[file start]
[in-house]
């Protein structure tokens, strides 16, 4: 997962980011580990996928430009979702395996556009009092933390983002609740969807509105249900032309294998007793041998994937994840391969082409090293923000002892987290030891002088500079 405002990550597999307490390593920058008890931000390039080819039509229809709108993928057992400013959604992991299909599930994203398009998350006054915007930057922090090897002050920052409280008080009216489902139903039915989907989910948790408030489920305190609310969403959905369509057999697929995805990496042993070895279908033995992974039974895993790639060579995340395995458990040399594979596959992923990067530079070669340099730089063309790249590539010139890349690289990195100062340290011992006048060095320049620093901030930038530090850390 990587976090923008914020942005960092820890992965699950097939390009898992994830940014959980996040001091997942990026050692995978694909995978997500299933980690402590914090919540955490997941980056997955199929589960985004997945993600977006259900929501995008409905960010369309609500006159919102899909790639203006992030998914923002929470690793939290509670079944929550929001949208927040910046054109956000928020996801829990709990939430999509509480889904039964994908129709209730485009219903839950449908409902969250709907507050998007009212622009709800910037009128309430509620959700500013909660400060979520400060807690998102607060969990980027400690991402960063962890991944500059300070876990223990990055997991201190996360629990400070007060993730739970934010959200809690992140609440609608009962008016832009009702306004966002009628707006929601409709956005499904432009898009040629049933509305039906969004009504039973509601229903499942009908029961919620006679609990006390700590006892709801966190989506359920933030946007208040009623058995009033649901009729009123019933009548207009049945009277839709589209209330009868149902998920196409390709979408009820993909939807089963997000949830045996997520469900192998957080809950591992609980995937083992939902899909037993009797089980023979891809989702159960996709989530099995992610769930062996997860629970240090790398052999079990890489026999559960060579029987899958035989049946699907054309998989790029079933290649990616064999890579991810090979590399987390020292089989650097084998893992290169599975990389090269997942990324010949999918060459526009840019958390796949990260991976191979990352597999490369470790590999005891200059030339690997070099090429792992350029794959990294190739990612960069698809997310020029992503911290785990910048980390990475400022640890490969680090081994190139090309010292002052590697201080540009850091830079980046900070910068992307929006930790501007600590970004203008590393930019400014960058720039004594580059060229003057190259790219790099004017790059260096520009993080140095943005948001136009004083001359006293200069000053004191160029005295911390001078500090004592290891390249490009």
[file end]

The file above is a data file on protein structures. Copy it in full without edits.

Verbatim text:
[in-house]
């Protein structure tokens, strides 16, 4: 997962980011580990996928430009979702395996556009009092933390983002609740969807509105249900032309294998007793041998994937994840391969082409090293923000002892987290030891002088500079 405002990550597999307490390593920058008890931000390039080819039509229809709108993928057992400013959604992991299909599930994203398009998350006054915007930057922090090897002050920052409280008080009216489902139903039915989907989910948790408030489920305190609310969403959905369509057999697929995805990496042993070895279908033995992974039974895993790639060579995340395995458990040399594979596959992923990067530079070669340099730089063309790249590539010139890349690289990195100062340290011992006048060095320049620093901030930038530090850390 990587976090923008914020942005960092820890992965699950097939390009898992994830940014959980996040001091997942990026050692995978694909995978997500299933980690402590914090919540955490997941980056997955199929589960985004997945993600977006259900929501995008409905960010369309609500006159919102899909790639203006992030998914923002929470690793939290509670079944929550929001949208927040910046054109956000928020996801829990709990939430999509509480889904039964994908129709209730485009219903839950449908409902969250709907507050998007009212622009709800910037009128309430509620959700500013909660400060979520400060807690998102607060969990980027400690991402960063962890991944500059300070876990223990990055997991201190996360629990400070007060993730739970934010959200809690992140609440609608009962008016832009009702306004966002009628707006929601409709956005499904432009898009040629049933509305039906969004009504039973509601229903499942009908029961919620006679609990006390700590006892709801966190989506359920933030946007208040009623058995009033649901009729009123019933009548207009049945009277839709589209209330009868149902998920196409390709979408009820993909939807089963997000949830045996997520469900192998957080809950591992609980995937083992939902899909037993009797089980023979891809989702159960996709989530099995992610769930062996997860629970240090790398052999079990890489026999559960060579029987899958035989049946699907054309998989790029079933290649990616064999890579991810090979590399987390020292089989650097084998893992290169599975990389090269997942990324010949999918060459526009840019958390796949990260991976191979990352597999490369470790590999005891200059030339690997070099090429792992350029794959990294190739990612960069698809997310020029992503911290785990910048980390990475400022640890490969680090081994190139090309010292002052590697201080540009850091830079980046900070910068992307929006930790501007600590970004203008590393930019400014960058720039004594580059060229003057190259790219790099004017790059260096520009993080140095943005948001136009004083001359006293200069000053004191160029005295911390001078500090004592290891390249490009």